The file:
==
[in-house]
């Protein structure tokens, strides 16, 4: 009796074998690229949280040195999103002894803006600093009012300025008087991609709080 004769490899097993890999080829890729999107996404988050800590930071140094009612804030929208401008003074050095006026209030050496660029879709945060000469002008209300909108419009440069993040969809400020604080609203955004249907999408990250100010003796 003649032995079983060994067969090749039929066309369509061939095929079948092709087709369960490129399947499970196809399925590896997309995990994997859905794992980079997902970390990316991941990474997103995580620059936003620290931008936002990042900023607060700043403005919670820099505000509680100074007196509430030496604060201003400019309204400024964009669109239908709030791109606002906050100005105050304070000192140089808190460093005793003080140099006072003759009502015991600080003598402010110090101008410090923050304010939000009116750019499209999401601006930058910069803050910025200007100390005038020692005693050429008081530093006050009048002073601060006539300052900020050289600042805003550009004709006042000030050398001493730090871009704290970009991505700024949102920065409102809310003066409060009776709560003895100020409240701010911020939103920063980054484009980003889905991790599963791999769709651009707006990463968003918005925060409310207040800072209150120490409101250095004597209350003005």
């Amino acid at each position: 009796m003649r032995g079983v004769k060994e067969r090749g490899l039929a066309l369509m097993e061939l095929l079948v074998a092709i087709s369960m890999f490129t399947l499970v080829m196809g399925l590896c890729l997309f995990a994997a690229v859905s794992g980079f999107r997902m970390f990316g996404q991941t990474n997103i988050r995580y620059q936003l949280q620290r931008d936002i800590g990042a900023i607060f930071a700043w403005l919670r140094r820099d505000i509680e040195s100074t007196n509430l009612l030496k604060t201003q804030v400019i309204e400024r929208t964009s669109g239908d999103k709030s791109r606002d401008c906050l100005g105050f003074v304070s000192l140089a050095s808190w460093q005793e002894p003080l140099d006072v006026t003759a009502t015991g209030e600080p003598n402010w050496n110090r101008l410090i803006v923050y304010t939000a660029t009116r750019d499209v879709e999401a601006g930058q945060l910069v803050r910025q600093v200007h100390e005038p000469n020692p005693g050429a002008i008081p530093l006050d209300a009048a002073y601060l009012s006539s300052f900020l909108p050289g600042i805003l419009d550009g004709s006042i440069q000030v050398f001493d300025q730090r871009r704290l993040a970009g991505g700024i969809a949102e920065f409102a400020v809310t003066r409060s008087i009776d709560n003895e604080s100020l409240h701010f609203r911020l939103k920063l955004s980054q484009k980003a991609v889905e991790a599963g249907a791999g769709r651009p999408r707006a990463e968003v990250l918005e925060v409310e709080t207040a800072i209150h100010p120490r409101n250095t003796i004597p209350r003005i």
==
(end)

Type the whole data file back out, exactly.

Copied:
[in-house]
């Protein structure tokens, strides 16, 4: 009796074998690229949280040195999103002894803006600093009012300025008087991609709080 004769490899097993890999080829890729999107996404988050800590930071140094009612804030929208401008003074050095006026209030050496660029879709945060000469002008209300909108419009440069993040969809400020604080609203955004249907999408990250100010003796 003649032995079983060994067969090749039929066309369509061939095929079948092709087709369960490129399947499970196809399925590896997309995990994997859905794992980079997902970390990316991941990474997103995580620059936003620290931008936002990042900023607060700043403005919670820099505000509680100074007196509430030496604060201003400019309204400024964009669109239908709030791109606002906050100005105050304070000192140089808190460093005793003080140099006072003759009502015991600080003598402010110090101008410090923050304010939000009116750019499209999401601006930058910069803050910025200007100390005038020692005693050429008081530093006050009048002073601060006539300052900020050289600042805003550009004709006042000030050398001493730090871009704290970009991505700024949102920065409102809310003066409060009776709560003895100020409240701010911020939103920063980054484009980003889905991790599963791999769709651009707006990463968003918005925060409310207040800072209150120490409101250095004597209350003005």
């Amino acid at each position: 009796m003649r032995g079983v004769k060994e067969r090749g490899l039929a066309l369509m097993e061939l095929l079948v074998a092709i087709s369960m890999f490129t399947l499970v080829m196809g399925l590896c890729l997309f995990a994997a690229v859905s794992g980079f999107r997902m970390f990316g996404q991941t990474n997103i988050r995580y620059q936003l949280q620290r931008d936002i800590g990042a900023i607060f930071a700043w403005l919670r140094r820099d505000i509680e040195s100074t007196n509430l009612l030496k604060t201003q804030v400019i309204e400024r929208t964009s669109g239908d999103k709030s791109r606002d401008c906050l100005g105050f003074v304070s000192l140089a050095s808190w460093q005793e002894p003080l140099d006072v006026t003759a009502t015991g209030e600080p003598n402010w050496n110090r101008l410090i803006v923050y304010t939000a660029t009116r750019d499209v879709e999401a601006g930058q945060l910069v803050r910025q600093v200007h100390e005038p000469n020692p005693g050429a002008i008081p530093l006050d209300a009048a002073y601060l009012s006539s300052f900020l909108p050289g600042i805003l419009d550009g004709s006042i440069q000030v050398f001493d300025q730090r871009r704290l993040a970009g991505g700024i969809a949102e920065f409102a400020v809310t003066r409060s008087i009776d709560n003895e604080s100020l409240h701010f609203r911020l939103k920063l955004s980054q484009k980003a991609v889905e991790a599963g249907a791999g769709r651009p999408r707006a990463e968003v990250l918005e925060v409310e709080t207040a800072i209150h100010p120490r409101n250095t003796i004597p209350r003005i």